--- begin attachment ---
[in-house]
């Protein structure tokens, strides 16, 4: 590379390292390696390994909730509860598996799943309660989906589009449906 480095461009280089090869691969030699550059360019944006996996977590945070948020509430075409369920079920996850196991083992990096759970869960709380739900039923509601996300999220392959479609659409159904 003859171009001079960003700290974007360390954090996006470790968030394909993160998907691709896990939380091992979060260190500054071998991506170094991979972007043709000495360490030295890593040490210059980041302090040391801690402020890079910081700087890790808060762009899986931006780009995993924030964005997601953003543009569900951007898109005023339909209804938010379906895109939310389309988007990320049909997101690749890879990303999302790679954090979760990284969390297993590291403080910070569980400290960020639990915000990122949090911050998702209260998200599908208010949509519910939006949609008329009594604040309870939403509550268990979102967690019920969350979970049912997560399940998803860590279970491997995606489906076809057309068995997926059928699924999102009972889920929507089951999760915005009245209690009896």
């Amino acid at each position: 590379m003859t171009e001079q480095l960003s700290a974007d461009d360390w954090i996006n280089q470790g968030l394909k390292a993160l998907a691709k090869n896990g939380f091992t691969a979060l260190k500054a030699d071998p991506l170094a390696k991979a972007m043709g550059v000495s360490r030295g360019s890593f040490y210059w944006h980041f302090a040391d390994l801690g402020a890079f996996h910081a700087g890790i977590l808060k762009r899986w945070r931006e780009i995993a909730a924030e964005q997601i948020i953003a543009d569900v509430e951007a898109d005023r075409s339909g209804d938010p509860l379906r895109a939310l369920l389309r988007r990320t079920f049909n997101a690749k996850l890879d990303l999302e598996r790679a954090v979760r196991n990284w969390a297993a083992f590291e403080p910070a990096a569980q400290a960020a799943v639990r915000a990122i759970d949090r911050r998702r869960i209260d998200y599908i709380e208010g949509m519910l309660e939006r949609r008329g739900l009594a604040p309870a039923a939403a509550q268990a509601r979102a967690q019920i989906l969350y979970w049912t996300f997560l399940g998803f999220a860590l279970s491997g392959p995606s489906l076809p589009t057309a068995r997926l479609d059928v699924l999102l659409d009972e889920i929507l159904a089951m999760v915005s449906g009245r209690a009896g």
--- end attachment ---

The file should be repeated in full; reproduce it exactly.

[in-house]
């Protein structure tokens, strides 16, 4: 590379390292390696390994909730509860598996799943309660989906589009449906 480095461009280089090869691969030699550059360019944006996996977590945070948020509430075409369920079920996850196991083992990096759970869960709380739900039923509601996300999220392959479609659409159904 003859171009001079960003700290974007360390954090996006470790968030394909993160998907691709896990939380091992979060260190500054071998991506170094991979972007043709000495360490030295890593040490210059980041302090040391801690402020890079910081700087890790808060762009899986931006780009995993924030964005997601953003543009569900951007898109005023339909209804938010379906895109939310389309988007990320049909997101690749890879990303999302790679954090979760990284969390297993590291403080910070569980400290960020639990915000990122949090911050998702209260998200599908208010949509519910939006949609008329009594604040309870939403509550268990979102967690019920969350979970049912997560399940998803860590279970491997995606489906076809057309068995997926059928699924999102009972889920929507089951999760915005009245209690009896």
């Amino acid at each position: 590379m003859t171009e001079q480095l960003s700290a974007d461009d360390w954090i996006n280089q470790g968030l394909k390292a993160l998907a691709k090869n896990g939380f091992t691969a979060l260190k500054a030699d071998p991506l170094a390696k991979a972007m043709g550059v000495s360490r030295g360019s890593f040490y210059w944006h980041f302090a040391d390994l801690g402020a890079f996996h910081a700087g890790i977590l808060k762009r899986w945070r931006e780009i995993a909730a924030e964005q997601i948020i953003a543009d569900v509430e951007a898109d005023r075409s339909g209804d938010p509860l379906r895109a939310l369920l389309r988007r990320t079920f049909n997101a690749k996850l890879d990303l999302e598996r790679a954090v979760r196991n990284w969390a297993a083992f590291e403080p910070a990096a569980q400290a960020a799943v639990r915000a990122i759970d949090r911050r998702r869960i209260d998200y599908i709380e208010g949509m519910l309660e939006r949609r008329g739900l009594a604040p309870a039923a939403a509550q268990a509601r979102a967690q019920i989906l969350y979970w049912t996300f997560l399940g998803f999220a860590l279970s491997g392959p995606s489906l076809p589009t057309a068995r997926l479609d059928v699924l999102l659409d009972e889920i929507l159904a089951m999760v915005s449906g009245r209690a009896g």